I’m not sure whether Pete Hoekstra’s Super Bowl ad can be labeled racist, offensive or insensitive — those are moving targets in an election year, when sensibilities shift on the winds of opportunity.
Democratic Party Chair Mark Brewer, for example, pioneered the tactic of China-bashing in Michigan politics, and yet here is is crying foul when Hoekstra mimics him.
But the ad was really strange. It wasn’t clever enough to work. And it had a smarmy undertone reminiscent of the “Liberal Debbie” campaign Republicans tried against Sen. Debbie Stabenow six years ago. Voters didn’t respond then, and they won’t to Hoekstra’s “Sen. Spenditnow” silliness.
This ad cost Hoekstra a ton of money. He should have used it to tout his own strengths, to introduce himself to voters. That’s what then-gubernatorial candidate Rick Snyder did with his Super Bowl buy in 2010.
Football fans caught up in the excitement of the big game aren’t in the mood to watch another negative political ad. Hoekstra was a buzz kill.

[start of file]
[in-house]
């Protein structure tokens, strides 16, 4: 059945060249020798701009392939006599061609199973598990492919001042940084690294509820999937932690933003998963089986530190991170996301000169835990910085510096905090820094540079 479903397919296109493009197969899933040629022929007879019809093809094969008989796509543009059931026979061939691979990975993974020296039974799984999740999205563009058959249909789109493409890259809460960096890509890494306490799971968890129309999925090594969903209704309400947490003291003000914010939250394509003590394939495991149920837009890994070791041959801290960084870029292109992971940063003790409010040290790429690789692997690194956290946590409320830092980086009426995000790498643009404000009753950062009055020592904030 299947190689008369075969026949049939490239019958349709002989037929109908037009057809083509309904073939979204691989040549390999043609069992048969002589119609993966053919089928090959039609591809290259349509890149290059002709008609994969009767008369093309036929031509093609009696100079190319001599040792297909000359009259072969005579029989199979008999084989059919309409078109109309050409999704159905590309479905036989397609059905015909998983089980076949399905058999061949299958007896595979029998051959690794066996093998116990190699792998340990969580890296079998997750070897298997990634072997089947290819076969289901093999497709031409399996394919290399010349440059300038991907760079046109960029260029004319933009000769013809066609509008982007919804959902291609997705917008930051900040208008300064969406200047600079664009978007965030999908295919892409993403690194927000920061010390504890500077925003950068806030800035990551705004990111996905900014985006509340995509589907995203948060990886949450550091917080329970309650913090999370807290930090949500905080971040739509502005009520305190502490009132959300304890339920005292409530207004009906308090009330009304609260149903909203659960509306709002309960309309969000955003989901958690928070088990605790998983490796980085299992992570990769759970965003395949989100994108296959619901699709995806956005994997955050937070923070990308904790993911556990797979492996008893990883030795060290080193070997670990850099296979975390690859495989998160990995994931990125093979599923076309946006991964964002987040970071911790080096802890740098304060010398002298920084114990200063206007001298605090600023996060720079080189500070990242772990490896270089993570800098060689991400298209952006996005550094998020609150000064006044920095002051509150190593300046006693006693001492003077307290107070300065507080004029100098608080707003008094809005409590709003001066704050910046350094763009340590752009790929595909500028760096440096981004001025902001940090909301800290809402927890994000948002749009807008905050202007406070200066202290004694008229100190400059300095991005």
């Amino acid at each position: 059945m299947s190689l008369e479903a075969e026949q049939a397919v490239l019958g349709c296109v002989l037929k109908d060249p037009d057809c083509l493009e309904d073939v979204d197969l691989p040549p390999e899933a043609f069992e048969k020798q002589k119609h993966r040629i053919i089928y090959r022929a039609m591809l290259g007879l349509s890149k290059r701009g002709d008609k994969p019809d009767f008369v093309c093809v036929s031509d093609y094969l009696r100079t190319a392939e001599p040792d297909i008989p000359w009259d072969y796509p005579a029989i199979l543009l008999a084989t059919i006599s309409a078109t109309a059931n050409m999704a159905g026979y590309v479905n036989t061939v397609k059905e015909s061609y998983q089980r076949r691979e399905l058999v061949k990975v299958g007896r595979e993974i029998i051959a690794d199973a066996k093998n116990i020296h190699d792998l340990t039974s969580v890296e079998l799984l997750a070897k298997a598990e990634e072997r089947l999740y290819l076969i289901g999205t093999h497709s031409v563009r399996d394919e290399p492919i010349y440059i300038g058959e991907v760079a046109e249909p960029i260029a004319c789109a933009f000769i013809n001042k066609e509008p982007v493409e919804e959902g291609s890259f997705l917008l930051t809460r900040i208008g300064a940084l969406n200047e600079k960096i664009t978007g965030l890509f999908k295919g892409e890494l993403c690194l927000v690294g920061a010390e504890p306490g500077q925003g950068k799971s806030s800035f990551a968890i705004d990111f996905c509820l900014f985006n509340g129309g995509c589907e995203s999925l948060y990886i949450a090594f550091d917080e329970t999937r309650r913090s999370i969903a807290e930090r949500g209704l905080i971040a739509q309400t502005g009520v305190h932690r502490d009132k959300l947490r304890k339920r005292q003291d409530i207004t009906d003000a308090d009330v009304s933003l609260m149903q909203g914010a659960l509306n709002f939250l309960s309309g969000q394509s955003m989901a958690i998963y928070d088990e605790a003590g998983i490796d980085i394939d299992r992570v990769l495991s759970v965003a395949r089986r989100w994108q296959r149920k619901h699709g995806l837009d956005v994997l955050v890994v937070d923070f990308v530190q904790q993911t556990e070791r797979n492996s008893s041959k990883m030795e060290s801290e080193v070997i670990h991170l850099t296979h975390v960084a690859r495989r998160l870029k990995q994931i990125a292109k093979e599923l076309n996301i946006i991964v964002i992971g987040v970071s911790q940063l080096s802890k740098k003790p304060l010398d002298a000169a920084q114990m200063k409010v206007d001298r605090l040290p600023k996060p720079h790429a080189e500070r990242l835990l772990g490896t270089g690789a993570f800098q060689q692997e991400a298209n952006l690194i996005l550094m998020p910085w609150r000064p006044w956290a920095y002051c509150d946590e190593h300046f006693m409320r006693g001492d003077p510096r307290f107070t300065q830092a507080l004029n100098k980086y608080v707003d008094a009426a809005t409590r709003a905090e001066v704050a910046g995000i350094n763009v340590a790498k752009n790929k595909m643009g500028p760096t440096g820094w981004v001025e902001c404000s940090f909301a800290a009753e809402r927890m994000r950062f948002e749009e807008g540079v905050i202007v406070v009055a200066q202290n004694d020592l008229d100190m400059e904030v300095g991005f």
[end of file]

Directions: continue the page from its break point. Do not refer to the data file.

He’s getting bad advice from someone if he thinks he can defeat Stabenow solely with an attack strategy. Voters don’t just vote against, they vote for, and Hoekstra has to give them a reason to vote for him.
Even the Silverado ad that took a little shot at the Ford F150 spent most of its time talking about the swell stuff in the GM truck.
The Super Bowl spot was an opportunity for Hoekstra to brand himself. He did. But not in a good way.